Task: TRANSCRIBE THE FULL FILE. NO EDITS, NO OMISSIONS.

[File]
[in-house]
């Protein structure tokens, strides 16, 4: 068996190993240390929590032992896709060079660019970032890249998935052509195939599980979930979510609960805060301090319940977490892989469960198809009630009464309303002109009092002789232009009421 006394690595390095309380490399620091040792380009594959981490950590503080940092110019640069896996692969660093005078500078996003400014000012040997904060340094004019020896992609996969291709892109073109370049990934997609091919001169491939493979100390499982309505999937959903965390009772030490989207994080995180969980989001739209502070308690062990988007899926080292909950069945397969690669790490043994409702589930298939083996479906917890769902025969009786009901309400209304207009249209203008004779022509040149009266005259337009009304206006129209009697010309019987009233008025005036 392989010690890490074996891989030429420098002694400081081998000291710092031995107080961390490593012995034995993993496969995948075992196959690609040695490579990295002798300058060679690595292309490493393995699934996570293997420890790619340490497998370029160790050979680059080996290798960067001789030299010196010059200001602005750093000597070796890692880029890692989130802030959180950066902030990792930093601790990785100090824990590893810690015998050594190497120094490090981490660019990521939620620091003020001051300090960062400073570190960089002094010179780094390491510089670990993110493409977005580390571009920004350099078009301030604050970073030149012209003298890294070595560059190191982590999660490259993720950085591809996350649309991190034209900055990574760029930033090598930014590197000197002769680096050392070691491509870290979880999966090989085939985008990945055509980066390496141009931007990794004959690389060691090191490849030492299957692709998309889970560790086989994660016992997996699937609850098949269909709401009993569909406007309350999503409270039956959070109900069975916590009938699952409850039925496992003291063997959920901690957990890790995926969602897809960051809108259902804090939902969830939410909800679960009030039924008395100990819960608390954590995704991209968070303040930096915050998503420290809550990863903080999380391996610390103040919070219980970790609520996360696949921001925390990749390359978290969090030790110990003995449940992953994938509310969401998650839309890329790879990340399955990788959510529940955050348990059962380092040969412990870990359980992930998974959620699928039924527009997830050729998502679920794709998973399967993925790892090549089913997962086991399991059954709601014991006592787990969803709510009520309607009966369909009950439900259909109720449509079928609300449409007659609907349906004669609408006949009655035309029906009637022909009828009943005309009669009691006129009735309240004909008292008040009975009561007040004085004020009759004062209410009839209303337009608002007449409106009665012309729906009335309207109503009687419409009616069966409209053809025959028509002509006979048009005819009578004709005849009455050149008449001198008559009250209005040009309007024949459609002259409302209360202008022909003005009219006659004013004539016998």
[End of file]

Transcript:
[in-house]
């Protein structure tokens, strides 16, 4: 068996190993240390929590032992896709060079660019970032890249998935052509195939599980979930979510609960805060301090319940977490892989469960198809009630009464309303002109009092002789232009009421 006394690595390095309380490399620091040792380009594959981490950590503080940092110019640069896996692969660093005078500078996003400014000012040997904060340094004019020896992609996969291709892109073109370049990934997609091919001169491939493979100390499982309505999937959903965390009772030490989207994080995180969980989001739209502070308690062990988007899926080292909950069945397969690669790490043994409702589930298939083996479906917890769902025969009786009901309400209304207009249209203008004779022509040149009266005259337009009304206006129209009697010309019987009233008025005036 392989010690890490074996891989030429420098002694400081081998000291710092031995107080961390490593012995034995993993496969995948075992196959690609040695490579990295002798300058060679690595292309490493393995699934996570293997420890790619340490497998370029160790050979680059080996290798960067001789030299010196010059200001602005750093000597070796890692880029890692989130802030959180950066902030990792930093601790990785100090824990590893810690015998050594190497120094490090981490660019990521939620620091003020001051300090960062400073570190960089002094010179780094390491510089670990993110493409977005580390571009920004350099078009301030604050970073030149012209003298890294070595560059190191982590999660490259993720950085591809996350649309991190034209900055990574760029930033090598930014590197000197002769680096050392070691491509870290979880999966090989085939985008990945055509980066390496141009931007990794004959690389060691090191490849030492299957692709998309889970560790086989994660016992997996699937609850098949269909709401009993569909406007309350999503409270039956959070109900069975916590009938699952409850039925496992003291063997959920901690957990890790995926969602897809960051809108259902804090939902969830939410909800679960009030039924008395100990819960608390954590995704991209968070303040930096915050998503420290809550990863903080999380391996610390103040919070219980970790609520996360696949921001925390990749390359978290969090030790110990003995449940992953994938509310969401998650839309890329790879990340399955990788959510529940955050348990059962380092040969412990870990359980992930998974959620699928039924527009997830050729998502679920794709998973399967993925790892090549089913997962086991399991059954709601014991006592787990969803709510009520309607009966369909009950439900259909109720449509079928609300449409007659609907349906004669609408006949009655035309029906009637022909009828009943005309009669009691006129009735309240004909008292008040009975009561007040004085004020009759004062209410009839209303337009608002007449409106009665012309729906009335309207109503009687419409009616069966409209053809025959028509002509006979048009005819009578004709005849009455050149008449001198008559009250209005040009309007024949459609002259409302209360202008022909003005009219006659004013004539016998």